In a ruling critical of litigious SCO Group (SCOX), a federal judge this week denied IBM's (IBM - Get Report) motions for partial summary judgment in the legal battle between the two companies over Linux.
Although he denied IBM's motions in his 18-page ruling Wednesday, U.S. District Court Judge Dale Kimball echoed the arguments of Big Blue and observers in both legal and financial circles that
Lindon, Utah-based SCO sued IBM nearly two years ago, charging that the tech giant misappropriated Unix code for use in IBM's Linux open-source software business. Since then, Novell (NOVL) has claimed to own the Unix code and is embroiled in another legal battle with SCO.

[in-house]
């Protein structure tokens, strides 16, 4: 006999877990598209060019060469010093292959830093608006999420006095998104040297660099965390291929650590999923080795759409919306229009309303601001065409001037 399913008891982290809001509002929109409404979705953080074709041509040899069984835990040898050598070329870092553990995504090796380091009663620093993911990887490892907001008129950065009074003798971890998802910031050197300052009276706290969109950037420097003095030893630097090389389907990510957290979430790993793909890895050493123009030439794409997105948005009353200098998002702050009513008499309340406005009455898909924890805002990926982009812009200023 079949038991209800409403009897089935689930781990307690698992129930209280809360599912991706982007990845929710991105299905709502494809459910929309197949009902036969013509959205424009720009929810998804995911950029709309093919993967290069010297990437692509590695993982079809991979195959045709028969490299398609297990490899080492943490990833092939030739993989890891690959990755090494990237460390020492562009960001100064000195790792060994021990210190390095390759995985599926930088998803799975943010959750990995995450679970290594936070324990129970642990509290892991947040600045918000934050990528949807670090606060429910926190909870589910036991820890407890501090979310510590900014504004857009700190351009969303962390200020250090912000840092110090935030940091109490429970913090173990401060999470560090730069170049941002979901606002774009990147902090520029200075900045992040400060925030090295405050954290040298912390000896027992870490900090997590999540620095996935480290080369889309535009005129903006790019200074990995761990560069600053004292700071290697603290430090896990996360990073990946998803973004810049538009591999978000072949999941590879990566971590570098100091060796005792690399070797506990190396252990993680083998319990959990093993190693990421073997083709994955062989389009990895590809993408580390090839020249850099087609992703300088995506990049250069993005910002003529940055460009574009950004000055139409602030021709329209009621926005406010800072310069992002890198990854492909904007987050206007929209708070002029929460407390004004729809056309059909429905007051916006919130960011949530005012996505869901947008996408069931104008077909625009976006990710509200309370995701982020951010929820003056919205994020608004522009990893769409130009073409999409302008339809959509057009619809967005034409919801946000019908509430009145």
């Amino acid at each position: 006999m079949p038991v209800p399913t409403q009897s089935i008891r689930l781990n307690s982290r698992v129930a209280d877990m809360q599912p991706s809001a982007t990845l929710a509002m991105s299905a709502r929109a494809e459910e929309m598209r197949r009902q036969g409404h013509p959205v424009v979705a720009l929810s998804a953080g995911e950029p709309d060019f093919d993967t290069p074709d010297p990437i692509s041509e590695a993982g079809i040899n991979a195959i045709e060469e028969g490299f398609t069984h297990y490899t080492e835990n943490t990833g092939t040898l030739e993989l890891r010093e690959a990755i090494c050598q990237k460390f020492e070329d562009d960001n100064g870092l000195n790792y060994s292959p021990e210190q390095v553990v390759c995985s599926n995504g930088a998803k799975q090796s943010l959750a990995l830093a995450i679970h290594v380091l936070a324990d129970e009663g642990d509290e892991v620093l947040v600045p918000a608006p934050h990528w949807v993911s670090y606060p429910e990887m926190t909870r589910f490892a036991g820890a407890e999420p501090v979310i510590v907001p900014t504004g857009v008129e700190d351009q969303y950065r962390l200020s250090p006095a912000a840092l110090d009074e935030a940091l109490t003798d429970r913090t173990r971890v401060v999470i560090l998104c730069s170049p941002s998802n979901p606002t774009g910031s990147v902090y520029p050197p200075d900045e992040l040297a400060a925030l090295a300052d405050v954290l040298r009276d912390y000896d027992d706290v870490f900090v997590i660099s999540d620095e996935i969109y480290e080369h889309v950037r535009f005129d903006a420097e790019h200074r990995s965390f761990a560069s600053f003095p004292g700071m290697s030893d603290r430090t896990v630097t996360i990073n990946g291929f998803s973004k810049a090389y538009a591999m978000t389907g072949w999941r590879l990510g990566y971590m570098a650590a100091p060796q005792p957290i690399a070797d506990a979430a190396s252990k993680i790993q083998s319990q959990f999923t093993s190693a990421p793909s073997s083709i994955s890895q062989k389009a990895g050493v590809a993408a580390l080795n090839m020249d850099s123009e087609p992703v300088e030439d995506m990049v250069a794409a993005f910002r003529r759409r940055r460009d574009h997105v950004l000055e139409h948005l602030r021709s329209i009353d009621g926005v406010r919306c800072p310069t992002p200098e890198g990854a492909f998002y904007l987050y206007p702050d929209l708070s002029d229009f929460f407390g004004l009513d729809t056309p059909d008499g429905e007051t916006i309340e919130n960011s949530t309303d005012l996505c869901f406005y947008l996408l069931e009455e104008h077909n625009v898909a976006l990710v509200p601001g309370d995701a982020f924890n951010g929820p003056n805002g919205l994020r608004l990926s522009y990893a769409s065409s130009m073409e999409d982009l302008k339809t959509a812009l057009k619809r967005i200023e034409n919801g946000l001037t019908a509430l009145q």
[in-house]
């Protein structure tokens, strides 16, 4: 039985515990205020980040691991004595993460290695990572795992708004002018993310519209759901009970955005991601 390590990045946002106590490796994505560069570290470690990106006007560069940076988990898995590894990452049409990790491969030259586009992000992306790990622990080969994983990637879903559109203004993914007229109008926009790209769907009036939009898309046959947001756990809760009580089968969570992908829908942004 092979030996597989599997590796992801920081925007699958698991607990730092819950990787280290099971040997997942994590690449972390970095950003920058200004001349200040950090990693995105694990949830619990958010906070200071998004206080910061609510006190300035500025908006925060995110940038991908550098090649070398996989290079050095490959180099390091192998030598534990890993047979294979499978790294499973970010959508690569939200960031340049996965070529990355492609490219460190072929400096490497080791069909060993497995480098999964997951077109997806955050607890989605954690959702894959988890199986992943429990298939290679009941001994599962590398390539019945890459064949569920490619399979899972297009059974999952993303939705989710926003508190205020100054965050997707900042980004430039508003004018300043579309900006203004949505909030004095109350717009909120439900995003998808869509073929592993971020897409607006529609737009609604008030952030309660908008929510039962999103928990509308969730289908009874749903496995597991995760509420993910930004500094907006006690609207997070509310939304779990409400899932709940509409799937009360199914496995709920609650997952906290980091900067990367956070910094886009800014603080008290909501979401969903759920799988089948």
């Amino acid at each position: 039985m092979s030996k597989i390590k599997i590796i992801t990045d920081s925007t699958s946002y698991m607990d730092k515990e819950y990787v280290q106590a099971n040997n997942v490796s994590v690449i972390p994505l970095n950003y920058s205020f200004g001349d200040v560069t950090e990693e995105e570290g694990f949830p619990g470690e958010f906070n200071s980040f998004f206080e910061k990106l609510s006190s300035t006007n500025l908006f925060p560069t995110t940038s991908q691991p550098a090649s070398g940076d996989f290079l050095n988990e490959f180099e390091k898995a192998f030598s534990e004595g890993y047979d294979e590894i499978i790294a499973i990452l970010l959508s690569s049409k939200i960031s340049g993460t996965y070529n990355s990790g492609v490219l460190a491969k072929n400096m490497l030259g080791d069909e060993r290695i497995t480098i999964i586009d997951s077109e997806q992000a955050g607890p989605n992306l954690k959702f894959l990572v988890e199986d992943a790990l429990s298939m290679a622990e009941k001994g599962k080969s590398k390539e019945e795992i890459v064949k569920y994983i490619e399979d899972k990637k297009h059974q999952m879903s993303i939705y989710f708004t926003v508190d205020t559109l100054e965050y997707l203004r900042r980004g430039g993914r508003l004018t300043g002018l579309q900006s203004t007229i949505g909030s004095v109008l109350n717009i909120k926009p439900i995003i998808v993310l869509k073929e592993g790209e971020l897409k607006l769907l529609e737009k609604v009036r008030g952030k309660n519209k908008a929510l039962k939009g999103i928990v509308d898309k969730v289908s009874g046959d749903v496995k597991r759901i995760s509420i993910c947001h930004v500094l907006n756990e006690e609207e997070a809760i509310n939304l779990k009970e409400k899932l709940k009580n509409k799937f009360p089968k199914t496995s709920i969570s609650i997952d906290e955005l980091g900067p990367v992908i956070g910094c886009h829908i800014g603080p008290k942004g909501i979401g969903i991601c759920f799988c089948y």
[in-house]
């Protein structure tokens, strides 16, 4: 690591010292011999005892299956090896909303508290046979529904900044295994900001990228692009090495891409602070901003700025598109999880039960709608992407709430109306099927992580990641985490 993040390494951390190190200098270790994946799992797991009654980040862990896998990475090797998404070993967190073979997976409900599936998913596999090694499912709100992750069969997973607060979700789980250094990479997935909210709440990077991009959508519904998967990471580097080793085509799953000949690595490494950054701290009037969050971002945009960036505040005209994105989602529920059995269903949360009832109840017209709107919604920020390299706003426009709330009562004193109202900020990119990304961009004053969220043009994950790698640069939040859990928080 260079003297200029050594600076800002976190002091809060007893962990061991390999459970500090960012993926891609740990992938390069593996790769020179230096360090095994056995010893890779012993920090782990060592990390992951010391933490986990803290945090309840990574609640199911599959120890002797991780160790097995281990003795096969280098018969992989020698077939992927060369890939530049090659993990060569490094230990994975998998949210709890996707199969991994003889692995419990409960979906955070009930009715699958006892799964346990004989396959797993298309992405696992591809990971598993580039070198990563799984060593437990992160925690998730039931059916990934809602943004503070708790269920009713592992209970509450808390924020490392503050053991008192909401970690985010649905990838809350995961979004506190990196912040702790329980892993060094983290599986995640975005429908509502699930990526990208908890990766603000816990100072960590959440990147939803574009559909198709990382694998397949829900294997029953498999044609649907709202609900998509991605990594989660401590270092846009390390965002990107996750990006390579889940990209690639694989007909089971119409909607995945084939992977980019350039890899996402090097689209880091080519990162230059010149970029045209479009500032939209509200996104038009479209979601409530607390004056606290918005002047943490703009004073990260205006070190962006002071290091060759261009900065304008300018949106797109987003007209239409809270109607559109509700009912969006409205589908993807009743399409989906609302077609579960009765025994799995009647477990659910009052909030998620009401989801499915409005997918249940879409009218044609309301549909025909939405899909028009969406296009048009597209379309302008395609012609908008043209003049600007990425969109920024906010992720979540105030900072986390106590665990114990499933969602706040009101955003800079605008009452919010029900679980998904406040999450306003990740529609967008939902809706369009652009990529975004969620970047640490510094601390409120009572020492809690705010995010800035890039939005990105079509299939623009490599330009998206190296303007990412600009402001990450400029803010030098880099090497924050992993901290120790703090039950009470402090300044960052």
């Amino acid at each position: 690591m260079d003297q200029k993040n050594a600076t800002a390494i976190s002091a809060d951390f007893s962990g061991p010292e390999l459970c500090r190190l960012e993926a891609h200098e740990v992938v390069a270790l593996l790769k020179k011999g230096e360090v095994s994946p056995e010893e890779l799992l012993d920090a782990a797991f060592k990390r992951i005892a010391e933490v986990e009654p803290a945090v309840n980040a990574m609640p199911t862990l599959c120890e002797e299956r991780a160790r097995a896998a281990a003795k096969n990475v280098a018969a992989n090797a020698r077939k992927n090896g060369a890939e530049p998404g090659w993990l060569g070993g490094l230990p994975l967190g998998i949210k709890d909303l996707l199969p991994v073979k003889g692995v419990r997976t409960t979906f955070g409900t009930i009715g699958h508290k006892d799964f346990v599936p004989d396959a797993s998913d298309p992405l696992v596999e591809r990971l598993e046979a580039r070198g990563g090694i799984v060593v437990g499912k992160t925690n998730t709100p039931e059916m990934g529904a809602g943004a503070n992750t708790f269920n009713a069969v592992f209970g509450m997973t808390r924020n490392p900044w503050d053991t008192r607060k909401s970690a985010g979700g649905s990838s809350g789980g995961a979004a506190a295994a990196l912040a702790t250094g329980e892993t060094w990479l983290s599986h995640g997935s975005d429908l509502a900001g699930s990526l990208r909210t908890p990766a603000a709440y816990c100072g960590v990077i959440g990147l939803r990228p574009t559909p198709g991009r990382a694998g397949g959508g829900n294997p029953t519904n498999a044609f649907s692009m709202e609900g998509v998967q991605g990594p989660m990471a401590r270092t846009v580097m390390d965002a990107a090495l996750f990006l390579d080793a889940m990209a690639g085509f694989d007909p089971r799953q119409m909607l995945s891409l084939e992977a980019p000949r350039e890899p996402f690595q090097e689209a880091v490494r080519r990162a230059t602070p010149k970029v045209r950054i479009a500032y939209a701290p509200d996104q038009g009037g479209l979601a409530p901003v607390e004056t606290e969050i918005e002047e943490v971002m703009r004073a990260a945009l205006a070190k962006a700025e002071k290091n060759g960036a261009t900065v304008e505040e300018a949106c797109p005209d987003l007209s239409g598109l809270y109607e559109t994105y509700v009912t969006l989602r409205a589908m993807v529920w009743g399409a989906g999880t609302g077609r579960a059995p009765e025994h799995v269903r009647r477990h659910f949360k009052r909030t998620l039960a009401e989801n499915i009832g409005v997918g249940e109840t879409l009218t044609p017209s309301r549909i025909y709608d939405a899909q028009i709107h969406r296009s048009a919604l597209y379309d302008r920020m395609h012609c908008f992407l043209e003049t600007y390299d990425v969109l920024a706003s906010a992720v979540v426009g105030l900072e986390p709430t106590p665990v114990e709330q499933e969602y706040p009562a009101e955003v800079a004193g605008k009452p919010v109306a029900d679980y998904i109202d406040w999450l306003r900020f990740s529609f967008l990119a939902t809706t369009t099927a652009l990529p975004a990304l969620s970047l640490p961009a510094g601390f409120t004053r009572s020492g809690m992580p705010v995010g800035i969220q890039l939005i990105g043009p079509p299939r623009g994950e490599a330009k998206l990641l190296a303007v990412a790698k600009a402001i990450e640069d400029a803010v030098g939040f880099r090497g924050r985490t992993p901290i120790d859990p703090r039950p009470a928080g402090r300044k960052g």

In his ruling this week, Kimball cites a number of cases in which SCO executives have said they have found proprietary Unix code in Linux, but suggests they have yet to back up those comments with actual evidence."Viewed against the backdrop of SCO's plethora of public statements concerning IBM's and others' infringement of SCO's purported copyrights to the Unix software, it is astonishing that SCO has not offered any competent evidence to create a disputed fact regarding whether IBM has infringed SCO's alleged copyrights through IBM's Linux activities," the judge wrote. The judge goes on to say that the "vast disparity between SCO's public accusations and its actual evidence -- or complete lack thereof" tempt him to grant IBM's motion for an early judgment on whether IBM has infringed on SCO copyrights. Ultimately, the judge decided to deny IBM motions for summary judgment on infringement and breach of contract with SCO because he said he believes it is necessary to complete the discovery process -- exchanging evidence -- before resolving any claim. IBM may renew the motions or file new ones after discovery is completed, he said.